Thursday, February 3, 2011

Vintage Recipe Thursday: "--and when the pie is opened..."

Pyrex Cookware ad, 1924
Thanks to Mariana at Vintage Ads, who generously let me use this image on my blog!

I don't think the illustrator for this ad from 1924 had read the recipe--first off, the recipe makes a (delicious) biscuit topping; secondly, there are no carrots in the recipe; thirdly, there are peas in the recipe and not in the illustration! Oh, well! It's an awesome ad anyway. I adapted the recipe a bit to make it for two people and to add carrots. I also didn't use the cooked onion in the pie, even though I use an onion when I make my chicken stock. The carrots are from making the stock and the potatoes are from my roast chicken recipe.  You can follow this recipe for making chicken stock from a whole bird (or use scraps from a roast chicken). Just make sure you use 2 carrots per pie, instead of just one carrot.

I was really pleased to find this web site, because I was able to find out what size the 465 pudding dish was: 1 1/2 quarts (it's on the second page). I wish Pyrex still made all those items!

Pyrex Chicken Pie

1 cup chicken stock*
½ teaspoon salt
1 tablespoon flour
1 cup shredded cooked chicken
½ cup peas
¾ cup cooked potato, cut into bite-sized pieces
2 cooked carrots, sliced into bite-sized pieces

Biscuit Topping
½ cup all-purpose flour
1 teaspoon baking powder
¼ teaspoon salt
1 ½ teaspoons lard
2 tablespoons milk

Preheat oven to 375˚ Fahrenheit.

Add the chicken stock and salt to a saucepan. Turn the heat to high and whisk the tablespoon of flour with a tablespoon of cold water, then whisk the mixture into the stock. Add the chicken, peas, potatoes and carrots to the stock and bring to a boil.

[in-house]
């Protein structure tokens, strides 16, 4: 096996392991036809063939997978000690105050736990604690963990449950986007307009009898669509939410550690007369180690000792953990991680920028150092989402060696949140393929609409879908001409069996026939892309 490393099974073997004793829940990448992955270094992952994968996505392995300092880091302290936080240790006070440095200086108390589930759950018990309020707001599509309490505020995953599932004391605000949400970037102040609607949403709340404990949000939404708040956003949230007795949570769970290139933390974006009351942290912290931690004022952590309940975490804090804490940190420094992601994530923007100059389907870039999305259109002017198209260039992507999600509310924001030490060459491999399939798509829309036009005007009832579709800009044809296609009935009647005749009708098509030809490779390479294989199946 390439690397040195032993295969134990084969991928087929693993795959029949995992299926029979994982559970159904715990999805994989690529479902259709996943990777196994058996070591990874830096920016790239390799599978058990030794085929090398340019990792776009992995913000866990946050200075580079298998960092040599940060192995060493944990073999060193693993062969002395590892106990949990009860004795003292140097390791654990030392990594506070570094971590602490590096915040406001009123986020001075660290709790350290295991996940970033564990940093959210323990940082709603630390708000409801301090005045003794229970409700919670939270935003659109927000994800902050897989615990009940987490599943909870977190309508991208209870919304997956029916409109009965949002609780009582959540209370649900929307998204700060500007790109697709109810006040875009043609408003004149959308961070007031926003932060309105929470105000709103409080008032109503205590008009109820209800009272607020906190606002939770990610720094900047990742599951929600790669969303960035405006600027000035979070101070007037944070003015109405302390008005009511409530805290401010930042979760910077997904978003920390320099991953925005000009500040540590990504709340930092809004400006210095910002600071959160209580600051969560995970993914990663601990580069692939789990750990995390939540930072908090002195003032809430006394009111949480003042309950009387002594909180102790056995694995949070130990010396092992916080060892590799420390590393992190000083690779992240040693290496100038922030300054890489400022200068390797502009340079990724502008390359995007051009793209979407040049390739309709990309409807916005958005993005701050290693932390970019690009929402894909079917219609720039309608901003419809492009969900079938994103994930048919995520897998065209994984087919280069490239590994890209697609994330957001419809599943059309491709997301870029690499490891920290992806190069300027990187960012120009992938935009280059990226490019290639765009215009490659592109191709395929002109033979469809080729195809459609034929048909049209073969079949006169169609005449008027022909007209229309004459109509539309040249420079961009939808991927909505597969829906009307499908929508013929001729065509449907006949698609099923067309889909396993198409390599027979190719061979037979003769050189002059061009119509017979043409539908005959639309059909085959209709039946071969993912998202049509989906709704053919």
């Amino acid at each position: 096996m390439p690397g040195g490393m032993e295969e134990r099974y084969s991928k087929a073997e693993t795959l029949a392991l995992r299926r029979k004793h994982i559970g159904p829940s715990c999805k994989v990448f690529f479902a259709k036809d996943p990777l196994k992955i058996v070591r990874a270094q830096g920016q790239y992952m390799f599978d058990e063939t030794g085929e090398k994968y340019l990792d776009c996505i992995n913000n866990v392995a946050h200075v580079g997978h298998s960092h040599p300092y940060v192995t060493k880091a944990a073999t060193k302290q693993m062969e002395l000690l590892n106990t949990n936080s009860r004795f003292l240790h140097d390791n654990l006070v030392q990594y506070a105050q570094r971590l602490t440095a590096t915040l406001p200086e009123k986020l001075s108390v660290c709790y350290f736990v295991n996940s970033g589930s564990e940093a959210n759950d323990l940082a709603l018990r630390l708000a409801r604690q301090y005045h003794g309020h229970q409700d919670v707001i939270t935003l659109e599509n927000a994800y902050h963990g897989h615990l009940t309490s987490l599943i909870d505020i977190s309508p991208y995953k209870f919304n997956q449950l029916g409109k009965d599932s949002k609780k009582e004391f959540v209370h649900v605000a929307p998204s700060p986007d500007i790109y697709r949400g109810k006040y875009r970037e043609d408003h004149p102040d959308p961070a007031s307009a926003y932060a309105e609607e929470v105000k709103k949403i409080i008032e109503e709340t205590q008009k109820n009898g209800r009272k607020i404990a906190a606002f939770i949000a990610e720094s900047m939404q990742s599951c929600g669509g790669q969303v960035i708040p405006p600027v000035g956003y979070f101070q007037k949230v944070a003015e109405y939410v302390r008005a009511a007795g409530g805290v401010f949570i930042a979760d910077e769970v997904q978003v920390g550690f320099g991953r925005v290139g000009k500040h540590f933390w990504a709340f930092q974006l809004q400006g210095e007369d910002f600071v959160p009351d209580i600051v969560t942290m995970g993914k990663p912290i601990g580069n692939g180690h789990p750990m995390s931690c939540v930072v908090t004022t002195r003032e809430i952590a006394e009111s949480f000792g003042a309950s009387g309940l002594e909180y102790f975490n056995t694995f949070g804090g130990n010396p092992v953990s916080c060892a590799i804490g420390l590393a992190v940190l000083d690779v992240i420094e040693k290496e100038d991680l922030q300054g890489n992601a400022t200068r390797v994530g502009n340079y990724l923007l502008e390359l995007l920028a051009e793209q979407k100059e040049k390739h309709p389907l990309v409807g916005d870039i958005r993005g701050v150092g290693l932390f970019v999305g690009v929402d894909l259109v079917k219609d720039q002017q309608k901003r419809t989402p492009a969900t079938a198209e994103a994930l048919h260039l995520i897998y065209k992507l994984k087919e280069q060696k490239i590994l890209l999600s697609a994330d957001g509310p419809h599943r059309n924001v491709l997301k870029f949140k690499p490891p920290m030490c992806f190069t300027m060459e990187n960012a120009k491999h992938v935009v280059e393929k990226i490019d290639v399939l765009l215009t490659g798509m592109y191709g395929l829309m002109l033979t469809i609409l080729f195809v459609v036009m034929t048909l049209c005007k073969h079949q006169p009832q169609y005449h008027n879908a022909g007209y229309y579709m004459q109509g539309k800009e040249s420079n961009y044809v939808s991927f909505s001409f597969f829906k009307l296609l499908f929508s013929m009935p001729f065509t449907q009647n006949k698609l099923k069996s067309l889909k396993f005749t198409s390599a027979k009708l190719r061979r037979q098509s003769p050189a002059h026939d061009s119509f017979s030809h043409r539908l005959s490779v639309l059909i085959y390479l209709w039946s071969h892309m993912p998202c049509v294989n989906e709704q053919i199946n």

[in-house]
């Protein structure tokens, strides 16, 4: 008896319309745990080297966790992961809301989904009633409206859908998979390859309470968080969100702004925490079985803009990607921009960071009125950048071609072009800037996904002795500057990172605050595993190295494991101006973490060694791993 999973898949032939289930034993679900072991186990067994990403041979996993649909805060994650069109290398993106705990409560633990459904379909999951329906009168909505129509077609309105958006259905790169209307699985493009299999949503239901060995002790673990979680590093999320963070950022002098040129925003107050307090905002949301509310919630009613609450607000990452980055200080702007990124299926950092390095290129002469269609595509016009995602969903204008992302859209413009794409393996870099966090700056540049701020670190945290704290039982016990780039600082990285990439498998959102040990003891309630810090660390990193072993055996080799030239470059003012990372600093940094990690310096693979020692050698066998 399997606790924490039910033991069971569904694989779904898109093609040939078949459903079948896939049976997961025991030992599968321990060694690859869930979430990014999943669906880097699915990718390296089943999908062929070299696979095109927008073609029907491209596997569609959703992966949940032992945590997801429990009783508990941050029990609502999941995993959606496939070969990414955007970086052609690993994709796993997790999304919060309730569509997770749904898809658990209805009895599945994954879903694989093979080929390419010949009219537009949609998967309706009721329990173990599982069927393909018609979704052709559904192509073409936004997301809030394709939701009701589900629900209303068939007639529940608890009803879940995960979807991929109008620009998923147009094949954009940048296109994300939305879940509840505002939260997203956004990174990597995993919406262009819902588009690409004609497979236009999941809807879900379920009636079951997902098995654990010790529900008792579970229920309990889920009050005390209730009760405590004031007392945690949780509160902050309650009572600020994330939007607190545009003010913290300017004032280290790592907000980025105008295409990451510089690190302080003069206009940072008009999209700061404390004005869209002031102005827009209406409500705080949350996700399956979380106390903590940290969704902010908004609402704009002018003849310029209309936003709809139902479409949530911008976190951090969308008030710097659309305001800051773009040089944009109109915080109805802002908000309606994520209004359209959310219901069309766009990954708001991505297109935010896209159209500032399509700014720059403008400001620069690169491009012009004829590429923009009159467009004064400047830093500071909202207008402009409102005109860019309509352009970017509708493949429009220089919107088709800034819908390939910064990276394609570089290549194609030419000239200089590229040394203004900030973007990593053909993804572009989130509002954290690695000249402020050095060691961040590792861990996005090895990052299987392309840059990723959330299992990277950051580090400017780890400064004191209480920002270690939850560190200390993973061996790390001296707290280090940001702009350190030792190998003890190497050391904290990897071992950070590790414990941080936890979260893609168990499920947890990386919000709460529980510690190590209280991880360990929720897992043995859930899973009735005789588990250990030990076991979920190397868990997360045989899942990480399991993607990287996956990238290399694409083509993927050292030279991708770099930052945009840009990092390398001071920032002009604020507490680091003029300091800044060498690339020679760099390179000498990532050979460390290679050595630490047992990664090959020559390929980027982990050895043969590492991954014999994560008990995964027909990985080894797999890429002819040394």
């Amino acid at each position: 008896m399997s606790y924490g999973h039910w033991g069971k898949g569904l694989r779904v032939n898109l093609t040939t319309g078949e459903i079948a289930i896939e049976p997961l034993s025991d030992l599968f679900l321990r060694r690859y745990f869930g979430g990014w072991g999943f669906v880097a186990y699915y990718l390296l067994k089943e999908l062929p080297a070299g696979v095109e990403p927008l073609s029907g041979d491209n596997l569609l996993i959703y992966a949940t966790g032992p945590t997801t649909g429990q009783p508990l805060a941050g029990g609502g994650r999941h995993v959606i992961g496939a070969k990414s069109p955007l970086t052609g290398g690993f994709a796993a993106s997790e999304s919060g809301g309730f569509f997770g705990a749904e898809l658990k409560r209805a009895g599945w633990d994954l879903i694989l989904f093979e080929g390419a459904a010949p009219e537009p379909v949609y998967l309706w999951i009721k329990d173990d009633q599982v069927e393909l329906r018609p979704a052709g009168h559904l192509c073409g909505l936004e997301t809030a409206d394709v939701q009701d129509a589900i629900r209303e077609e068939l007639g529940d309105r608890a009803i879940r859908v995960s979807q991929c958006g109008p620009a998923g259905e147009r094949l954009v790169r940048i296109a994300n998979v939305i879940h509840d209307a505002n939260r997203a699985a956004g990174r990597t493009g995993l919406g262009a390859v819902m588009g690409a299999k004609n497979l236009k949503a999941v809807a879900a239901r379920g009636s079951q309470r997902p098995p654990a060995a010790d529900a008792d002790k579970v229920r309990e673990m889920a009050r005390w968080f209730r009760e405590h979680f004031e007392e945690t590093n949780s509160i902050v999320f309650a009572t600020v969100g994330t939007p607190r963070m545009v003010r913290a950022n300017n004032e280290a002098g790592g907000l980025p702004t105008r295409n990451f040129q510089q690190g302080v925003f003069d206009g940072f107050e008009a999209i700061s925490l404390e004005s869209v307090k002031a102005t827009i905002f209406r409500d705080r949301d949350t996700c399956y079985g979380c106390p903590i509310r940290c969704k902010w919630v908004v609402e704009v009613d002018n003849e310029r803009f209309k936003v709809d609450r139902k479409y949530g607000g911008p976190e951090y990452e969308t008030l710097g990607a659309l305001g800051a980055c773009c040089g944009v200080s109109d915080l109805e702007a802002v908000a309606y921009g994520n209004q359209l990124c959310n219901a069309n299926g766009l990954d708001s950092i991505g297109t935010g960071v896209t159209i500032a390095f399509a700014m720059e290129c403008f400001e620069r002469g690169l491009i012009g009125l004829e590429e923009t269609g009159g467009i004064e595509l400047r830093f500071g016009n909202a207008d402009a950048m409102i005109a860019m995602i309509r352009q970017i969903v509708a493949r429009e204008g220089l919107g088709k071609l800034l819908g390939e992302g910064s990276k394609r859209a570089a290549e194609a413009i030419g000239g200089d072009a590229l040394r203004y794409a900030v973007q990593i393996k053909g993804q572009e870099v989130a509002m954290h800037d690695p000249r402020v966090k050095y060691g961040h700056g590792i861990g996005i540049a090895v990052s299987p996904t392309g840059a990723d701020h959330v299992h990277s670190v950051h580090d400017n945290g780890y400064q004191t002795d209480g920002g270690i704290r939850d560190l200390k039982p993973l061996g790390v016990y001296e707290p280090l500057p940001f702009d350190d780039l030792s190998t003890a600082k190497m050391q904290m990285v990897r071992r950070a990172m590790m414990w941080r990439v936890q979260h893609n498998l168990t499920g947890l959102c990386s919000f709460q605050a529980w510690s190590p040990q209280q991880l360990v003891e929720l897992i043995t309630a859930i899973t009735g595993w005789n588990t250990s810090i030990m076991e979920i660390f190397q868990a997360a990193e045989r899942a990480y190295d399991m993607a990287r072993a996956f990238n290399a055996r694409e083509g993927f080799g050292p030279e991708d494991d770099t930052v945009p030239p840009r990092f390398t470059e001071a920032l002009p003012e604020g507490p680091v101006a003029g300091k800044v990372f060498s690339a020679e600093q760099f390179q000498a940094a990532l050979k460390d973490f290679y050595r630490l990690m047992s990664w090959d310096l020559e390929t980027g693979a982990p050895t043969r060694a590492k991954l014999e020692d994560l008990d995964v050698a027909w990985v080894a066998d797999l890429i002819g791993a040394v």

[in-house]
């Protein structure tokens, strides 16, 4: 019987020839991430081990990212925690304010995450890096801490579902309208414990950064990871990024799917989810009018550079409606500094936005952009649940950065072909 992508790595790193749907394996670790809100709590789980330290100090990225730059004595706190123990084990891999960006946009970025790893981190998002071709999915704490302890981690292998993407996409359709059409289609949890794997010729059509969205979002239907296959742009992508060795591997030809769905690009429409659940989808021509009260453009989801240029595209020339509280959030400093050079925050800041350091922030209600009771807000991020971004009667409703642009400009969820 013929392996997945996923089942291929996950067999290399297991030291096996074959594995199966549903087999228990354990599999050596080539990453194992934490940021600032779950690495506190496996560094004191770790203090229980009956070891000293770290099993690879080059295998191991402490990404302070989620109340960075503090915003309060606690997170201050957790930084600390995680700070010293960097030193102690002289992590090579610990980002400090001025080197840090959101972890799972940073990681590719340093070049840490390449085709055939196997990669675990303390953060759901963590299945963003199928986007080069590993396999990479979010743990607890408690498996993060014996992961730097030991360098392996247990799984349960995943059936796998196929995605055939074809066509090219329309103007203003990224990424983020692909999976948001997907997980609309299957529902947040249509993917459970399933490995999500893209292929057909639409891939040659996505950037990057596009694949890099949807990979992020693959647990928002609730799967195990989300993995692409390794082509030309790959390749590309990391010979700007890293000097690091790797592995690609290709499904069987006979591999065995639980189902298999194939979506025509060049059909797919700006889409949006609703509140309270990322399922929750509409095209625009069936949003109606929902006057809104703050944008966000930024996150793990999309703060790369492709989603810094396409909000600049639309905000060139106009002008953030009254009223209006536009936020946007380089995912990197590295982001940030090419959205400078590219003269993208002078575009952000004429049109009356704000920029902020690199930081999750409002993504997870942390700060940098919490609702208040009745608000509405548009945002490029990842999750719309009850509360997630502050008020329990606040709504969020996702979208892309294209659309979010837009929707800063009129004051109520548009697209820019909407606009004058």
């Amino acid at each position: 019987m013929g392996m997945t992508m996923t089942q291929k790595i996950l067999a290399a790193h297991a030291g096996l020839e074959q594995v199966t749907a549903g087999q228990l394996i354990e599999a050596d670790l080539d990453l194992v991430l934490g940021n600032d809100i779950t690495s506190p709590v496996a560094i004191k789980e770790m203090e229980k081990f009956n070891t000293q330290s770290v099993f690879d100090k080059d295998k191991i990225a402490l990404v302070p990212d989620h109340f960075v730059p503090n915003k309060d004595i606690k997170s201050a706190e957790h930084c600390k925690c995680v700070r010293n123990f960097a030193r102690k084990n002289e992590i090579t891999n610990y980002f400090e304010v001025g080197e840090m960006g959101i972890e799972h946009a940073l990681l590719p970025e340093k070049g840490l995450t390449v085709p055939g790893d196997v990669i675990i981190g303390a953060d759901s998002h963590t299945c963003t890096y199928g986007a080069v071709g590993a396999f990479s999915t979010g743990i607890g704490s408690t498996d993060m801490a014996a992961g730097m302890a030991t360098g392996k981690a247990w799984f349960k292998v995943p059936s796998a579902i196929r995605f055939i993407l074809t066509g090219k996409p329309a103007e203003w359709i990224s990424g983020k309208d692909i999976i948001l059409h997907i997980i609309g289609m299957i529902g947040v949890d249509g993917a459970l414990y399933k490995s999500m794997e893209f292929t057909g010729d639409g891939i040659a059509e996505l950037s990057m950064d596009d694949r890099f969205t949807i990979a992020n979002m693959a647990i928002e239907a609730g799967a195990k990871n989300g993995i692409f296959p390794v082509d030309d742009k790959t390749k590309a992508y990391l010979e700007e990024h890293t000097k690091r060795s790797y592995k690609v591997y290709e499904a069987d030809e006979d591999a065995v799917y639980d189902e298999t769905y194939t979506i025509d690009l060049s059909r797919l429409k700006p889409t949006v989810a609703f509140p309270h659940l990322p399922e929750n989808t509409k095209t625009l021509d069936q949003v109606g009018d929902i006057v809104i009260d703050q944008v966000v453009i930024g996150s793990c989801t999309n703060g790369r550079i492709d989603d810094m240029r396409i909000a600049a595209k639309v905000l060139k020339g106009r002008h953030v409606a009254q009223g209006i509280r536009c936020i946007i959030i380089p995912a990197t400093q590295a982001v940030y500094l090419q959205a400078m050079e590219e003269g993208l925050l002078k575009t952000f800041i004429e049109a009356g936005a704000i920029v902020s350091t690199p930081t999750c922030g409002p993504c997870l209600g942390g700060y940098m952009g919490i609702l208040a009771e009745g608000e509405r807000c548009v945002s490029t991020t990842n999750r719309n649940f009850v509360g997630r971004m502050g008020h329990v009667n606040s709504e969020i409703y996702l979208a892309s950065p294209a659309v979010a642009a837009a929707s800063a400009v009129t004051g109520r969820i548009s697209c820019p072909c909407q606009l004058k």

Meanwhile, make the biscuit topping. In a mixing bowl, combine the flour, baking powder and salt. Work in the lard with your fingers until the mixture resembles sand. Then, add the milk, a bit at a time (you may not need all of it) until dough comes together. Shape into a disc that is ½” thick. Set aside.

When the filling has come to a boil, pour into a one-quart capacity ovenproof dish that has been placed on a baking sheet. Top with the biscuit topping and bake, in the middle of the oven, 30 to 35 minutes, or until topping starts to brown.

2 servings

*Homemade is best--be sure to use unsalted stock. If that isn’t possible, adjust the amount of salt as required.

Download and print

Here are two 1924 movies from Internet Archive, which is an internet home for public domain media. Felix Goes West is a short cartoon in which everyone's favorite smart-aleck bipedal cat goes (you guessed it) West. Be prepared for a serious lack of political correctness. Sherlock, Jr. is a cute Buster Keaton film that only runs 44 minutes. In it, an inept movie projectionist (Keaton), who wants to be a detective, is wrongly accused of stealing a pocket watch.  

Felix Goes West (Pat Sullivan, 1924)

Sherlock Jr. (Buster Keaton, 1924)

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  1. although inaccurate about representing ingredients, what a glorious ad that is. As always, your dish looks delish!

  2. It is a glorious ad! When I saw it on Mariana's blog, I knew I had to try the recipe.

  3. Your chicken pot pie looks wonderful - funny about the ad being so inaccurate! Oh, Felix the Cat...I'd totally forgotten him!

  4. your pie looks delicious, and healthy and nutritious.
    in comparison, I've made a spinach lasagne today (integral wheat, organic spinach) healthy indeed but it had no taste at all as I'm trying to leave out salt.